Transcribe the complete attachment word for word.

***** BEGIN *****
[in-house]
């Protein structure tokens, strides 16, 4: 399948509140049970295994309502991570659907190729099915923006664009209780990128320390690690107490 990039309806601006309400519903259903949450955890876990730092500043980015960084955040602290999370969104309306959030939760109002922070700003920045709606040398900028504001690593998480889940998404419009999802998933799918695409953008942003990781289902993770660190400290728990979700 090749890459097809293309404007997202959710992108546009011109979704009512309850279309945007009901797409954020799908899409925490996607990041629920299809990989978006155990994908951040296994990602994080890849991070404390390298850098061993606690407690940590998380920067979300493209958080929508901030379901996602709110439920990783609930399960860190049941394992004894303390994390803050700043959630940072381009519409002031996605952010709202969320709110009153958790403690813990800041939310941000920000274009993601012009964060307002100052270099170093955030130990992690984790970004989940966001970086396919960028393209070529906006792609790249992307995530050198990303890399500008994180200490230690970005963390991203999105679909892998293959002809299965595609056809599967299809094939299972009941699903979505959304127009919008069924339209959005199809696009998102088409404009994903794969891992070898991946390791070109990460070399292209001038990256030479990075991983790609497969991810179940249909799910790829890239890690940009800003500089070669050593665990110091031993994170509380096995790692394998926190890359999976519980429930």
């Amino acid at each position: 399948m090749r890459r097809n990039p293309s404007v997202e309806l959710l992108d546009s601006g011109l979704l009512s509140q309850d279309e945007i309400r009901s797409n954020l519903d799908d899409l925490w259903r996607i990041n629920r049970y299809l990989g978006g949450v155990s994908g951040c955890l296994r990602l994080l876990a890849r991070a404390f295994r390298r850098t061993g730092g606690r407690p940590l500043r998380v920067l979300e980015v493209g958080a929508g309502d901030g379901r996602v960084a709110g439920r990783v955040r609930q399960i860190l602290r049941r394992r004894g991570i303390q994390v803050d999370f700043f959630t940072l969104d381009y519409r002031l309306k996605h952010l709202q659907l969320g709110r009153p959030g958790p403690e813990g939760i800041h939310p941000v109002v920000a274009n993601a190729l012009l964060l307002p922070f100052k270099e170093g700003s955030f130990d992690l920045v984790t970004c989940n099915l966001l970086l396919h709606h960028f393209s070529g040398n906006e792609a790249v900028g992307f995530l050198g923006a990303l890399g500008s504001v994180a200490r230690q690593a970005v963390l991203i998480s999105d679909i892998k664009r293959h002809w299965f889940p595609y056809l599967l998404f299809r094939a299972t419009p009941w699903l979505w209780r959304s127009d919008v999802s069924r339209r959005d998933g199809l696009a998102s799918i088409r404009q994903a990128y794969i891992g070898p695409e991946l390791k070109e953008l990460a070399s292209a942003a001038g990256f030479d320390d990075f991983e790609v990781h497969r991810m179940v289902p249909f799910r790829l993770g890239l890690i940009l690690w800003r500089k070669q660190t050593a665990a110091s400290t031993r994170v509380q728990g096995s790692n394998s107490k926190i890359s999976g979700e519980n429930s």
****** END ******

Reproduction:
[in-house]
């Protein structure tokens, strides 16, 4: 399948509140049970295994309502991570659907190729099915923006664009209780990128320390690690107490 990039309806601006309400519903259903949450955890876990730092500043980015960084955040602290999370969104309306959030939760109002922070700003920045709606040398900028504001690593998480889940998404419009999802998933799918695409953008942003990781289902993770660190400290728990979700 090749890459097809293309404007997202959710992108546009011109979704009512309850279309945007009901797409954020799908899409925490996607990041629920299809990989978006155990994908951040296994990602994080890849991070404390390298850098061993606690407690940590998380920067979300493209958080929508901030379901996602709110439920990783609930399960860190049941394992004894303390994390803050700043959630940072381009519409002031996605952010709202969320709110009153958790403690813990800041939310941000920000274009993601012009964060307002100052270099170093955030130990992690984790970004989940966001970086396919960028393209070529906006792609790249992307995530050198990303890399500008994180200490230690970005963390991203999105679909892998293959002809299965595609056809599967299809094939299972009941699903979505959304127009919008069924339209959005199809696009998102088409404009994903794969891992070898991946390791070109990460070399292209001038990256030479990075991983790609497969991810179940249909799910790829890239890690940009800003500089070669050593665990110091031993994170509380096995790692394998926190890359999976519980429930």
């Amino acid at each position: 399948m090749r890459r097809n990039p293309s404007v997202e309806l959710l992108d546009s601006g011109l979704l009512s509140q309850d279309e945007i309400r009901s797409n954020l519903d799908d899409l925490w259903r996607i990041n629920r049970y299809l990989g978006g949450v155990s994908g951040c955890l296994r990602l994080l876990a890849r991070a404390f295994r390298r850098t061993g730092g606690r407690p940590l500043r998380v920067l979300e980015v493209g958080a929508g309502d901030g379901r996602v960084a709110g439920r990783v955040r609930q399960i860190l602290r049941r394992r004894g991570i303390q994390v803050d999370f700043f959630t940072l969104d381009y519409r002031l309306k996605h952010l709202q659907l969320g709110r009153p959030g958790p403690e813990g939760i800041h939310p941000v109002v920000a274009n993601a190729l012009l964060l307002p922070f100052k270099e170093g700003s955030f130990d992690l920045v984790t970004c989940n099915l966001l970086l396919h709606h960028f393209s070529g040398n906006e792609a790249v900028g992307f995530l050198g923006a990303l890399g500008s504001v994180a200490r230690q690593a970005v963390l991203i998480s999105d679909i892998k664009r293959h002809w299965f889940p595609y056809l599967l998404f299809r094939a299972t419009p009941w699903l979505w209780r959304s127009d919008v999802s069924r339209r959005d998933g199809l696009a998102s799918i088409r404009q994903a990128y794969i891992g070898p695409e991946l390791k070109e953008l990460a070399s292209a942003a001038g990256f030479d320390d990075f991983e790609v990781h497969r991810m179940v289902p249909f799910r790829l993770g890239l890690i940009l690690w800003r500089k070669q660190t050593a665990a110091s400290t031993r994170v509380q728990g096995s790692n394998s107490k926190i890359s999976g979700e519980n429930s």